Had a snack of some pineapple and a raisin-and-honey GG Scandinavian Fiber Crispbread with cream cheese. This is such a vanity thing. I work out a lot, but I say it’s not for vanity, it’s for sanity, at this point in my life. When I turned 50, I just gained weight suddenly, just out of nowhere. I couldn’t figure out what was going on. And I know it happens to a lot of women. So I went to my doctor, who told me one thing to consider is how much fiber you take in.

I guess there’s a cult around this bread, because it has a really high fiber content. The plain kind is just like eating a piece of cardboard or a piece of bark, not even good bark. But they make this honey-raisin kind that is actually kind of good. I sort of fell in love with the taste of it and the crunchiness of it and then if I put a little bit of cream cheese on it, then it tastes really good. Who knows, this might be canceling it out because it’s got sweetness to it.

For dinner, I made maitake-mushroom-and-potato tacos with a salad. I get this recipe kit, Gobble, midweek. This was a really good one. I went on a whole meal-kit search. I tried all different ones — I tried out vegan ones, gourmet ones, and I just found out some of them were so labor intensive and some were really, really carb heavy. It might’ve been my sister, who loves to cook, who said, “You should try Gobble. They seem right in the middle.”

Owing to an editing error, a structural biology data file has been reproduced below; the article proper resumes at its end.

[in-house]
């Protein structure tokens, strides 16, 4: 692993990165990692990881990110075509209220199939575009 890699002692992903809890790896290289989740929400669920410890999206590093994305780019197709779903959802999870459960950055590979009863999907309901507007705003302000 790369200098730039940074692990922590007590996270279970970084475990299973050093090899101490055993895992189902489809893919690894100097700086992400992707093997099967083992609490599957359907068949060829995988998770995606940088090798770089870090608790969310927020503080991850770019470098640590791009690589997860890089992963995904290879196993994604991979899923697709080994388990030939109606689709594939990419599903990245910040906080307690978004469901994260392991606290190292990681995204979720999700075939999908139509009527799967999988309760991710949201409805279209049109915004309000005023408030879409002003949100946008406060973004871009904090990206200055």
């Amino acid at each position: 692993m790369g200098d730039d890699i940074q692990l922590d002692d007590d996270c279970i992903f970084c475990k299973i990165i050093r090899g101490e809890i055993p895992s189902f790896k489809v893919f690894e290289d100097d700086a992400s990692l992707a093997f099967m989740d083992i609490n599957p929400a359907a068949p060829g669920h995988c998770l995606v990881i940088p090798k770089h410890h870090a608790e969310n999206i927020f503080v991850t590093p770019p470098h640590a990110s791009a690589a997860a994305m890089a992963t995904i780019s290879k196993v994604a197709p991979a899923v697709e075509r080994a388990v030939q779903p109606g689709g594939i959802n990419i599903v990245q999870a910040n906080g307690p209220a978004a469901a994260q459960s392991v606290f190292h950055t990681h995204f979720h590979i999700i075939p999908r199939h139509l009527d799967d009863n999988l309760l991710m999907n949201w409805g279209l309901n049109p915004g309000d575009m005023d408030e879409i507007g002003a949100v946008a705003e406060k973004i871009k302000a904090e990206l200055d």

This week my son is with his dad, so I’ve had a little more freedom for what I can cook because I’m not cooking for me and a 12-year-old boy. But he likes these. He said to me once, “This is restaurant-quality food.” (I would try to cook the vegan ones, and he’d be like, “Mom, can you just make me spaghetti noodles?”) I ordered them for me for ease, so when he’s here it’s a double yay. When he’s not here, I can also have these for leftovers. There’s one set of parents that’s like, “The kitchen’s closed, you eat whatever is in front of you.” The other is like, “How would you like me to feed you, darling?” I try to be the balance of those two.

Friday, July 17
Early-morning coffee with oat milk before my workout.

Surprise deliciousness: a Portuguese roll called a bolo levedo that I brought back from New England, toasted with honey.

I was on Martha’s Vineyard last week. My sister lives there full time, and it was a family thing. They have all these great Portuguese breads and rolls; while you’re there, you have to have them. When I was leaving, my sister told me to take one of these rolls for the road in case it was a long trip, and I just forgot I brought it back. This morning, I looked over and it was like a little piece of vacation.

Lunch of leftover mushroom tacos from the night before. So good.